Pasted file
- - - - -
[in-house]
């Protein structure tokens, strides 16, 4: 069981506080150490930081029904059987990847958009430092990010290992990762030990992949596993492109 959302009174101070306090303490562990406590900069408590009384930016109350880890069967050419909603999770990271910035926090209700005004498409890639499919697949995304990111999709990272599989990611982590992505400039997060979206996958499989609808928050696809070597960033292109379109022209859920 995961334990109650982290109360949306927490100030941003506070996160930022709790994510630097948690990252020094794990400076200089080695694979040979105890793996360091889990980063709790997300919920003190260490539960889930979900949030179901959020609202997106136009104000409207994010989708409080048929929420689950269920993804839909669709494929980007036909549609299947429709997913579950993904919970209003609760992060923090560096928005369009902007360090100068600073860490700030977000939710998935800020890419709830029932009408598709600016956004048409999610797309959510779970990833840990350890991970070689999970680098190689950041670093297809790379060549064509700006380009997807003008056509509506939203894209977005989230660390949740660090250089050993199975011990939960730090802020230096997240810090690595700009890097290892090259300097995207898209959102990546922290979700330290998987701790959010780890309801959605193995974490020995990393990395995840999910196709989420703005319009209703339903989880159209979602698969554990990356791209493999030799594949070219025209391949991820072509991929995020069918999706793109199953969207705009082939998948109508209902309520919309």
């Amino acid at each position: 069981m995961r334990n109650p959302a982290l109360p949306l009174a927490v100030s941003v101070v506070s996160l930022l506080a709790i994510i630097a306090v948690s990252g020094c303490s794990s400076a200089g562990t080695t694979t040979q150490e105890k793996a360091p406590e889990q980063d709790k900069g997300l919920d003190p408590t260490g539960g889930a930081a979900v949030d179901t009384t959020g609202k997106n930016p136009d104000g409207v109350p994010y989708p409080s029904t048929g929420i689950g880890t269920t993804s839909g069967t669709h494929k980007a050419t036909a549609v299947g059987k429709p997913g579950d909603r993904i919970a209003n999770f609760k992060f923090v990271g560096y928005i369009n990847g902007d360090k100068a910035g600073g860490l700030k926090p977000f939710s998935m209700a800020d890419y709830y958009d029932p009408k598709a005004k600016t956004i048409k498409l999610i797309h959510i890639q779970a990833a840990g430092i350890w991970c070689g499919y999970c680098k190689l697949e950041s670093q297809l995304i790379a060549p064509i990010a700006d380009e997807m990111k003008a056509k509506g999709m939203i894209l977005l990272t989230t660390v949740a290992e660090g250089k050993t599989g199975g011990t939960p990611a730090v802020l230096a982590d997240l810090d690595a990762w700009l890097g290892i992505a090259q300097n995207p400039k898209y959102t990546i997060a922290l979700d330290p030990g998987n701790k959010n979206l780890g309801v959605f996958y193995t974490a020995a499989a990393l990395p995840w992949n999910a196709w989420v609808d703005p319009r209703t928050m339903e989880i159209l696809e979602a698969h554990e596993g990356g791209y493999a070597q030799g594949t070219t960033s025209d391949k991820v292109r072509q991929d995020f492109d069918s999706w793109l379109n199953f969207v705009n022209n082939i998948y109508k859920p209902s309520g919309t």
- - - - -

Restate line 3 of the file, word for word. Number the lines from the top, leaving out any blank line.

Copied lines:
């Amino acid at each position: 069981m995961r334990n109650p959302a982290l109360p949306l009174a927490v100030s941003v101070v506070s996160l930022l506080a709790i994510i630097a306090v948690s990252g020094c303490s794990s400076a200089g562990t080695t694979t040979q150490e105890k793996a360091p406590e889990q980063d709790k900069g997300l919920d003190p408590t260490g539960g889930a930081a979900v949030d179901t009384t959020g609202k997106n930016p136009d104000g409207v109350p994010y989708p409080s029904t048929g929420i689950g880890t269920t993804s839909g069967t669709h494929k980007a050419t036909a549609v299947g059987k429709p997913g579950d909603r993904i919970a209003n999770f609760k992060f923090v990271g560096y928005i369009n990847g902007d360090k100068a910035g600073g860490l700030k926090p977000f939710s998935m209700a800020d890419y709830y958009d029932p009408k598709a005004k600016t956004i048409k498409l999610i797309h959510i890639q779970a990833a840990g430092i350890w991970c070689g499919y999970c680098k190689l697949e950041s670093q297809l995304i790379a060549p064509i990010a700006d380009e997807m990111k003008a056509k509506g999709m939203i894209l977005l990272t989230t660390v949740a290992e660090g250089k050993t599989g199975g011990t939960p990611a730090v802020l230096a982590d997240l810090d690595a990762w700009l890097g290892i992505a090259q300097n995207p400039k898209y959102t990546i997060a922290l979700d330290p030990g998987n701790k959010n979206l780890g309801v959605f996958y193995t974490a020995a499989a990393l990395p995840w992949n999910a196709w989420v609808d703005p319009r209703t928050m339903e989880i159209l696809e979602a698969h554990e596993g990356g791209y493999a070597q030799g594949t070219t960033s025209d391949k991820v292109r072509q991929d995020f492109d069918s999706w793109l379109n199953f969207v705009n022209n082939i998948y109508k859920p209902s309520g919309t």